Usually lease payments are less than finance payments, but you should never forget that you don’t actually own the vehicle the lease company does; you’re only the caretaker. Unfortunately, as the caretaker if you don’t partake care and feeding of your leased vehicle, you may get a very expensive reminder at the end of your lease when your car undergoes its wear-and-tear inspection.
For example, when you learn the cost for the door ding you got in the supermarket parking lot you may gasp at the added expense on your lease return. Or that cigarette burn in the upholstery on the drivers seat you said never mind to. Or those extra kilometres from your family vacation to Disney World, Florida. Add it all up, and you may be on the hook for hundreds or even thousands of dollars. Some wear-and-tear is worth fixing in advance, while other problems might be safely ignored.
Here are some tips to help you and your wallet to survive the inspection.
1. Repair damaged bumpers, broken windshields or bald tires. Otherwise, the lessor will do it for you, for a fee.
“Tires, glass and bumpers are the three things that you are always better off fixing yourself,” . If your tires have at least 4mm of tread remaining, you probably won’t be charged. But if your tires are bald, you may be on the hook for replacements. This is why it’s a good reason to rotate your tires on a regular basis. Let Best Deals Auto help with this !
If a headlight or taillight is scuffed but not broken, you may avoid a penalty fee. But the inspector won’t overlook a major crack in the windshield. Again, its better to get this fixed elsewhere rather than let the dealership charge you an arm and a leg for this repair at their high prices .
3. You may get a break on minor door dings, scratches and upholstery stains.
Check your lease policy. Every lease policy interprets these problems differently, so it pays to read the fine print. Small dings, scratches and stains are often considered to be legitimate wear-and-tear. In general, you’re subject to what’s known as the “credit card test” for lease damage. If the damage is a scratch that can be covered up by a standard credit card, you’re good. Make sure you are covered by this credit card test before you turn your car in.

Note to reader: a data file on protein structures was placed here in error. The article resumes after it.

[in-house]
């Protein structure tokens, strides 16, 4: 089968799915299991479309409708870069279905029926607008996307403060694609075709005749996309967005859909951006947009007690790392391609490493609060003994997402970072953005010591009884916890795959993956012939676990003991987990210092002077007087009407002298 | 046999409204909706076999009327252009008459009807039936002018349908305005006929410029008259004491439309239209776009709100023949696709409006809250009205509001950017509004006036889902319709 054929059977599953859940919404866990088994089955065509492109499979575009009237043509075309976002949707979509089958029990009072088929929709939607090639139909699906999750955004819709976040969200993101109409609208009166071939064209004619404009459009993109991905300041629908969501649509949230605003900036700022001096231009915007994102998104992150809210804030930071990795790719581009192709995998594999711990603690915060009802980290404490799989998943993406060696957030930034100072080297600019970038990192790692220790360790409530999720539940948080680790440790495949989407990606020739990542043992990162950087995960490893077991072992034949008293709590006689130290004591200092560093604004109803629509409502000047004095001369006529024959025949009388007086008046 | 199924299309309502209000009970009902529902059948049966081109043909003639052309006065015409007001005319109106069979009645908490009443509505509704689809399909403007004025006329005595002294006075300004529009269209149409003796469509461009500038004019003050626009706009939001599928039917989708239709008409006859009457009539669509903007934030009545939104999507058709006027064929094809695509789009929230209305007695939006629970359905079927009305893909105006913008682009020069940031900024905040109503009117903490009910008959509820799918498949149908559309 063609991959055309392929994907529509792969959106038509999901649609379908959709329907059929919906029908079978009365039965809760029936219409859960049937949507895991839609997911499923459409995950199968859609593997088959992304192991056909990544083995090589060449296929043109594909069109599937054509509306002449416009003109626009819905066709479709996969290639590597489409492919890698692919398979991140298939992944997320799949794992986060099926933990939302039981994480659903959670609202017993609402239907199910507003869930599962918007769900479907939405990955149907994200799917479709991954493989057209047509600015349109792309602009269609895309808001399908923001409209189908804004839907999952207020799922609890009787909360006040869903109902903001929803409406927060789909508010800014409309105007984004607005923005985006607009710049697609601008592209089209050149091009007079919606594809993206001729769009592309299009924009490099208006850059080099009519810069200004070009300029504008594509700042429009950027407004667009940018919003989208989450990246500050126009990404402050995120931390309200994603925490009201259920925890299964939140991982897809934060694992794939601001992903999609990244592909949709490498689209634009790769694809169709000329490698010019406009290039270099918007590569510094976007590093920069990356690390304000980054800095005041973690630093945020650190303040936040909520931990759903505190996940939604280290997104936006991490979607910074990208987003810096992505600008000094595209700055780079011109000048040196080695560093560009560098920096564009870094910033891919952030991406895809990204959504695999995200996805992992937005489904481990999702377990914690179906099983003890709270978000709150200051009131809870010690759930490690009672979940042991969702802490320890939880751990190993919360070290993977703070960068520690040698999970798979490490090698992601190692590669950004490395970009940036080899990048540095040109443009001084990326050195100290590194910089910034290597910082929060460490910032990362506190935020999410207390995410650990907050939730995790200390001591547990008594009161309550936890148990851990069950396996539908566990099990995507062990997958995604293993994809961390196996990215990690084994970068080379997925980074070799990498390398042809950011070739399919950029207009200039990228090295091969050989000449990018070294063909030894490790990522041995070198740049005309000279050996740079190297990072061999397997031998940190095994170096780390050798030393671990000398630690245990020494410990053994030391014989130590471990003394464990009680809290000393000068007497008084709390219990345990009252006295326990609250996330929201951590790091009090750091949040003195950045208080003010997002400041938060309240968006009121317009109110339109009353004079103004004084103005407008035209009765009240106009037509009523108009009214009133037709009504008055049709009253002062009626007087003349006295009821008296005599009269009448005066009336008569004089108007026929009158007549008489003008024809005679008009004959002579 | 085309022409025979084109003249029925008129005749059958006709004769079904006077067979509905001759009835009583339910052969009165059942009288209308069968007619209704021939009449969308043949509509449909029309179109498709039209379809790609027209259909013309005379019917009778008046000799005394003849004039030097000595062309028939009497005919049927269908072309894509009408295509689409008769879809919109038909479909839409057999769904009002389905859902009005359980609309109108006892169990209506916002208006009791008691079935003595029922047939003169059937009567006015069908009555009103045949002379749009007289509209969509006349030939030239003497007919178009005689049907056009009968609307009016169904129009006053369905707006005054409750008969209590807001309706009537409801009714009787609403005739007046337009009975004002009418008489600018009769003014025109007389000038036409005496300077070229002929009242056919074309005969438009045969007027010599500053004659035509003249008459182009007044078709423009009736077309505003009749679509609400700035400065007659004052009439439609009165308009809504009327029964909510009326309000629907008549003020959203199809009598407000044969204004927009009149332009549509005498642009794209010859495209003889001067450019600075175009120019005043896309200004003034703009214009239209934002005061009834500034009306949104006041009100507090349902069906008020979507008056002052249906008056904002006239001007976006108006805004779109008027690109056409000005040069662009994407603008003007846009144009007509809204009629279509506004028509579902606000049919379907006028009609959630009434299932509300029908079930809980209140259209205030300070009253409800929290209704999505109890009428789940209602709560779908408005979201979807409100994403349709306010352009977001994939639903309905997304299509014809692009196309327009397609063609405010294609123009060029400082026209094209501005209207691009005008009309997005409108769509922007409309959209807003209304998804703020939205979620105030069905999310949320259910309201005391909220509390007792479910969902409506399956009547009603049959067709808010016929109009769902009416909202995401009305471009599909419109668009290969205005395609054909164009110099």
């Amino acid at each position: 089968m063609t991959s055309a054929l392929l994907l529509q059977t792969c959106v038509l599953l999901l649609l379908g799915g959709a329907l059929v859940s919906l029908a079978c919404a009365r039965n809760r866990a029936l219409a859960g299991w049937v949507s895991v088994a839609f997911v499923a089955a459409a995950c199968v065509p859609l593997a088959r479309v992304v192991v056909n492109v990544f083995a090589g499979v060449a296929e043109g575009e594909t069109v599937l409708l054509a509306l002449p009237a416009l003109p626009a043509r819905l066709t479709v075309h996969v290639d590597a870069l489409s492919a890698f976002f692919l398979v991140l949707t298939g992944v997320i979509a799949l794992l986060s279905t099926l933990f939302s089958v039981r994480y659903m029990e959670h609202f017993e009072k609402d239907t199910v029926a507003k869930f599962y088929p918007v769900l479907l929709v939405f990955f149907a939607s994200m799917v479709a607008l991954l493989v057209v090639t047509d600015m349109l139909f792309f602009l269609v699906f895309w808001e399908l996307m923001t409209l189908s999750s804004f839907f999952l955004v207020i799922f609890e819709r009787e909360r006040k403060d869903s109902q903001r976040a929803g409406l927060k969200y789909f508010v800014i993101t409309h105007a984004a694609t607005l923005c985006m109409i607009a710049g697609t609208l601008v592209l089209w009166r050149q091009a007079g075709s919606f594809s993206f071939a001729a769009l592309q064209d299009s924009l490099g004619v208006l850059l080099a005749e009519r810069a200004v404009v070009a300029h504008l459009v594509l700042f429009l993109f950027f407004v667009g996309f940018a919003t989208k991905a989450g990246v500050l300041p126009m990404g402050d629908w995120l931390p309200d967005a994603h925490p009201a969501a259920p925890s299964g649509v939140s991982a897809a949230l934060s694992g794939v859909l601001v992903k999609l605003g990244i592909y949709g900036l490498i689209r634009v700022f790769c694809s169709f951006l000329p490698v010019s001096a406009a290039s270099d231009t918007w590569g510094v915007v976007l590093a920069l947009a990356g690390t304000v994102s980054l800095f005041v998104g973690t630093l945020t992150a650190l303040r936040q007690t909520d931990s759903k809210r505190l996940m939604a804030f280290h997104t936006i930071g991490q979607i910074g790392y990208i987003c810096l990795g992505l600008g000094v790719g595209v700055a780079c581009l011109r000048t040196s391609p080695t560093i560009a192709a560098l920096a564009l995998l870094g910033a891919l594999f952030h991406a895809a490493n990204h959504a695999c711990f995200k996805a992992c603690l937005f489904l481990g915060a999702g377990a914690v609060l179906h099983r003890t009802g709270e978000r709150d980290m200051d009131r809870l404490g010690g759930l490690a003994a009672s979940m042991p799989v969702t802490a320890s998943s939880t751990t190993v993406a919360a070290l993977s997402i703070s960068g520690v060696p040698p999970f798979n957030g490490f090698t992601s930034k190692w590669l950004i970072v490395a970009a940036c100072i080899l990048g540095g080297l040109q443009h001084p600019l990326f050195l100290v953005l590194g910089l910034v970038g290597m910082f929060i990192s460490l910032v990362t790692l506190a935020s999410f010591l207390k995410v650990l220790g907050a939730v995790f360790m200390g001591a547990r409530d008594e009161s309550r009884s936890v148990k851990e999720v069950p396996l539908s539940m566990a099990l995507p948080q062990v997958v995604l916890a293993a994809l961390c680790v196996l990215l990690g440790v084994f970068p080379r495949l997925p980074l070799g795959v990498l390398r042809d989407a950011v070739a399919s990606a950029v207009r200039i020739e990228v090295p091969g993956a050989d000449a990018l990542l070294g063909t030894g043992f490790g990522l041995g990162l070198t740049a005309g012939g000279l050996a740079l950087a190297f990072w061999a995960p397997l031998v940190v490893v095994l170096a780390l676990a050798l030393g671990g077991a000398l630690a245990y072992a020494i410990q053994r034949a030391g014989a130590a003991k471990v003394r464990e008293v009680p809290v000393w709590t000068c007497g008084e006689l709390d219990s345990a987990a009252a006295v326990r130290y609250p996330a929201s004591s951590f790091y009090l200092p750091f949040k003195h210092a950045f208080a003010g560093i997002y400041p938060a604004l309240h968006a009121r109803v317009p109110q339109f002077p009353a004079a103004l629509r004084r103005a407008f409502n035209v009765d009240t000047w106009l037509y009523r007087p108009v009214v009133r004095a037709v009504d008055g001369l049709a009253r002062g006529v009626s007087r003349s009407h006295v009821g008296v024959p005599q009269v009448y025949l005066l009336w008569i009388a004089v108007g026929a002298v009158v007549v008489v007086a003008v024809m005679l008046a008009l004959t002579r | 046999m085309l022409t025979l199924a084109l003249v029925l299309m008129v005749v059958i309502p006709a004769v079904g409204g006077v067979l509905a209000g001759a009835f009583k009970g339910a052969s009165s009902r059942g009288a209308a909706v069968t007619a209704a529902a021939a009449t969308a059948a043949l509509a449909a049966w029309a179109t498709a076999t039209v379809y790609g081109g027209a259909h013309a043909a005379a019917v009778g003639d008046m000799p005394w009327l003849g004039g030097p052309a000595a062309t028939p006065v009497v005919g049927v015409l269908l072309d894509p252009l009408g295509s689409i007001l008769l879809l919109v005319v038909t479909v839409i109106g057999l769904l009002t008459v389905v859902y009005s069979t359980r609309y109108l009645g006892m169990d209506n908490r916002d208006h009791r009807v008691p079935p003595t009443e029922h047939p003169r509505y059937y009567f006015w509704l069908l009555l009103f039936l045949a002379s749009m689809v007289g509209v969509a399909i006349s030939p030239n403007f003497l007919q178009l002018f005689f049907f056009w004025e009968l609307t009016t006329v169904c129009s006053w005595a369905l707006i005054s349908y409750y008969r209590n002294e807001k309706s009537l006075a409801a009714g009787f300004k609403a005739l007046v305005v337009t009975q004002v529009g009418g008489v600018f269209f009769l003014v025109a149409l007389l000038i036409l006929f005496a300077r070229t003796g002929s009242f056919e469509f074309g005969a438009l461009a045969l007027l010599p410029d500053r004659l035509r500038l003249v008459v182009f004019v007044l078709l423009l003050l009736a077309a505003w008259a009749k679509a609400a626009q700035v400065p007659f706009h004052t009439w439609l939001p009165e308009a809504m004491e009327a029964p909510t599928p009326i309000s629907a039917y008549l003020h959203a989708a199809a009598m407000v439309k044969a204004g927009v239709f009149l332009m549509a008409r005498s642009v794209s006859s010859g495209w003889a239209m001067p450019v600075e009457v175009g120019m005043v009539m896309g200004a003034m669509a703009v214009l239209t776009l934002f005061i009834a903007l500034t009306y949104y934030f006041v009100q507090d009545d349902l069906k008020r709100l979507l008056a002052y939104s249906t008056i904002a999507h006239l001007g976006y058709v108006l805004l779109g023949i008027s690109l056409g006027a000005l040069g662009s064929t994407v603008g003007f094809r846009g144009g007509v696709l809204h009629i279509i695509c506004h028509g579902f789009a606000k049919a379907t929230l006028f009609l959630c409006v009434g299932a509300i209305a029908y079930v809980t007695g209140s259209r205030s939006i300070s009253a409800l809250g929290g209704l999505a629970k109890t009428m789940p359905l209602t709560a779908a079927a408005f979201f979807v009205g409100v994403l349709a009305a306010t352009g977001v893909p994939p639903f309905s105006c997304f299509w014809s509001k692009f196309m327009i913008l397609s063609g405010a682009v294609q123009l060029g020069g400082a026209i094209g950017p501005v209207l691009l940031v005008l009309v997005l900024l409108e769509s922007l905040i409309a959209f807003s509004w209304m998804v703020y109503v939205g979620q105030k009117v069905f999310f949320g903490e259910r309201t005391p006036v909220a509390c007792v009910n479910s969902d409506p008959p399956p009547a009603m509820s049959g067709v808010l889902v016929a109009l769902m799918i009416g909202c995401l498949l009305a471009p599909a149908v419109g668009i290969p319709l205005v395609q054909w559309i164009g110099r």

For example, some lease companies won’t charge for body dents less than one inch in diameter, while others won’t charge for dents less than four inches wide. But if there’s a puncture in a body panel, in all likelihood you’re going to be charged for it.
4. Make sure that your car has all the equipment it started out with.
If you left the cover for your car’s luggage compartment in a corner of the garage, remember to put it back. And ditto for the spare tire cover or the third row of seats for your SUV.
5. Make sure that your car gets scheduled maintenance.
Keep a written record of your car’s maintenance, so that you can prove you changed the oil regularly, checked fluid levels, rotated the tires, etc.
If you encounter engine trouble or other mechanical problems, your records will help demonstrate that you were not at fault. Of course, if your lease is no longer than 36 months, the vehicle warranty should cover the cost of any necessary repairs.
6. Some lessors offer wear-and-tear insurance, but consider the price carefully.
If you’re a hopeless slob – or if you have small children who tend to spill things – you might consider buying wear-and-tear protection. However, these are usually highly priced and customers may end up paying a hefty premium for their coverage. Do your homework. Usually just common sense and extra precautions to attend to things if and when they happen rather than waiting will save you in the long run.
7. Don’t exceed your annual mileage limits. The leasing company won’t cut you any slack.
Lessors generally offer a range of mileage allowances.If you know you are going to do some serious driving, lessors generally allow you to buy extra mileage limits for a fee per km, which is considerably less than the penalty fee.